Incretins are factors that are produced by the intestinal mucosa in response to nutrient ingestion and that lower plasma glucose and raise insulin compared to levels produced by parenteral glucose65,66. Glucagon-like peptide-1 (GLP-1), produced primarily by L cells of the intestine, is an incretin that is derived from the cleavage of the proglucagon peptide65. Notably, GLP-1 neurons have been identified in the CNS and exhibit an expression pattern tightly restricted to the hindbrain: namely, in the nucleus of the solitary tract (NTS) and the ventrolateral medulla67. GLP-1 and its mimetics (or receptor agonists) enhance glucose-dependent insulin secretion, slow gastric emptying and inhibit gastric acid secretion65. GLP-1 reduces food intake, increases satiety and promotes weight loss, possibly by modulating central circuits involved in the control of energy homeostasis66,68–70. Perhaps less surprisingly, GLP-1 receptors are distributed in the CNS in hypothalamic centers involved in the central control of energy and glucose balance, such as the arcuate nucleus and the paraventricular nucleus of the hypothalamus66,71. Leptin may stimulate the activity of GLP-1 neurons in the hindbrain, and leptin receptors in a subpopulation of GLP-1 neurons in the NTS are required for leptin-induced effects on food intake40,72. However, recent work has been limited its ability to illuminate the role of the CNS in the GLP-1 induced regulation of food intake, as well as energy and glucose balance, owing to complications in experimental models66. Quite possibly Cre-loxP technology or similar strategies may hold the most promise in gaining a necessary understanding of GLP-1 physiology66. Thus GLP-1 and its receptors are important in the regulation of energy and glucose balance; however, further research is necessary to delineate the actions of GLP-1 in the periphery as well as the CNS (including melanocortin neurons).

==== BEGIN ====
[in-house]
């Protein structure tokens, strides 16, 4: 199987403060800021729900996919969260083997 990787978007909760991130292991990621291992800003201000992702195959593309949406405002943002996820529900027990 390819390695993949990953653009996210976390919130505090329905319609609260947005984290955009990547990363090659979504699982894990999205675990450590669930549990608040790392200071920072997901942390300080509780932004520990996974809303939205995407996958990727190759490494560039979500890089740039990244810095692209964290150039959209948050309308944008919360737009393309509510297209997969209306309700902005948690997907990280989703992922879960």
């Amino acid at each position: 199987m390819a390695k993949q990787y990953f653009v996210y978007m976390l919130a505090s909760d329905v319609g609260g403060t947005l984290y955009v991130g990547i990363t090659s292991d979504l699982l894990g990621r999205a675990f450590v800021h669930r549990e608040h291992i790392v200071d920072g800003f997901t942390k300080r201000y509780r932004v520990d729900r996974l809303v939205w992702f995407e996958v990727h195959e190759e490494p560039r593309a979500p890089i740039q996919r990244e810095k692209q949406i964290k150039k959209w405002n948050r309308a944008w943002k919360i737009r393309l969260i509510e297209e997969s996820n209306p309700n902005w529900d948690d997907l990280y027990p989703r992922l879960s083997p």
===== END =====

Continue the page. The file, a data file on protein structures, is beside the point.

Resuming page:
The gastrointestinally derived peptide CCK has been of considerable interest in the regulation of food intake. CCK is released after a meal and suppresses food intake and meal size independently of nausea46,73–75. Specifically, lesions of the vagus nerve blunt the CCK-induced reduction in food intake75–77, suggesting that CCK activates receptors on viscerosensory afferents that signal fullness to the brain, resulting in meal termination and initiating satiety75. In addition, CCK receptors are distributed throughout the brain and have been implicated in a variety of biological activities, from anxiety to nociception75. Recent evidence supports direct CCK-induced regulation of DVC activity, possibly through activity of GLP-1 neurons in the NTS78–80. Not surprisingly, the effects of CCK on food intake may also involve crosstalk with melanocortin signaling through MC4 receptors of the DVC81. Thus, CCK is important in the regulation of feeding behavior through its action on viscerosensory afferents and on potential signaling mechanisms shared by GLP-1, leptin and other factors implicated in regulating feeding behavior.